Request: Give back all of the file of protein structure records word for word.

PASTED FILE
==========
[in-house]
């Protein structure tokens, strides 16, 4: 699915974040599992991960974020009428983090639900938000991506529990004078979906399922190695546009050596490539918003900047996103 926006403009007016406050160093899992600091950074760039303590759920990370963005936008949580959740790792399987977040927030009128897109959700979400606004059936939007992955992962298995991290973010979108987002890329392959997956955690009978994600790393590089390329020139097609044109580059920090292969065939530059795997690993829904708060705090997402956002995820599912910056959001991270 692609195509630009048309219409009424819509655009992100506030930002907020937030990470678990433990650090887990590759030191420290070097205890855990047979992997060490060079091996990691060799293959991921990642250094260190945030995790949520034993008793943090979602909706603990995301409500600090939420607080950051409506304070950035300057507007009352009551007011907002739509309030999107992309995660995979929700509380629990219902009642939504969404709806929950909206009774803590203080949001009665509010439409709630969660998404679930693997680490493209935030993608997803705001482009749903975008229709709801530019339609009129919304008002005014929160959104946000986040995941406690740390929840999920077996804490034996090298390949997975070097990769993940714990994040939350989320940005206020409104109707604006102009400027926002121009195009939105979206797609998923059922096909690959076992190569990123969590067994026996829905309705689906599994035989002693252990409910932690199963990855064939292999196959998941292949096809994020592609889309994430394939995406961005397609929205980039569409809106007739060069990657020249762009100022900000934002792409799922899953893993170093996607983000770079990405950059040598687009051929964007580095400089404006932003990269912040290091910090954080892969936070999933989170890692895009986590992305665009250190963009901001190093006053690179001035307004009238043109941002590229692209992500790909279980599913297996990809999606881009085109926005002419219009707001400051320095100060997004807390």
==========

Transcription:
[in-house]
């Protein structure tokens, strides 16, 4: 699915974040599992991960974020009428983090639900938000991506529990004078979906399922190695546009050596490539918003900047996103 926006403009007016406050160093899992600091950074760039303590759920990370963005936008949580959740790792399987977040927030009128897109959700979400606004059936939007992955992962298995991290973010979108987002890329392959997956955690009978994600790393590089390329020139097609044109580059920090292969065939530059795997690993829904708060705090997402956002995820599912910056959001991270 692609195509630009048309219409009424819509655009992100506030930002907020937030990470678990433990650090887990590759030191420290070097205890855990047979992997060490060079091996990691060799293959991921990642250094260190945030995790949520034993008793943090979602909706603990995301409500600090939420607080950051409506304070950035300057507007009352009551007011907002739509309030999107992309995660995979929700509380629990219902009642939504969404709806929950909206009774803590203080949001009665509010439409709630969660998404679930693997680490493209935030993608997803705001482009749903975008229709709801530019339609009129919304008002005014929160959104946000986040995941406690740390929840999920077996804490034996090298390949997975070097990769993940714990994040939350989320940005206020409104109707604006102009400027926002121009195009939105979206797609998923059922096909690959076992190569990123969590067994026996829905309705689906599994035989002693252990409910932690199963990855064939292999196959998941292949096809994020592609889309994430394939995406961005397609929205980039569409809106007739060069990657020249762009100022900000934002792409799922899953893993170093996607983000770079990405950059040598687009051929964007580095400089404006932003990269912040290091910090954080892969936070999933989170890692895009986590992305665009250190963009901001190093006053690179001035307004009238043109941002590229692209992500790909279980599913297996990809999606881009085109926005002419219009707001400051320095100060997004807390």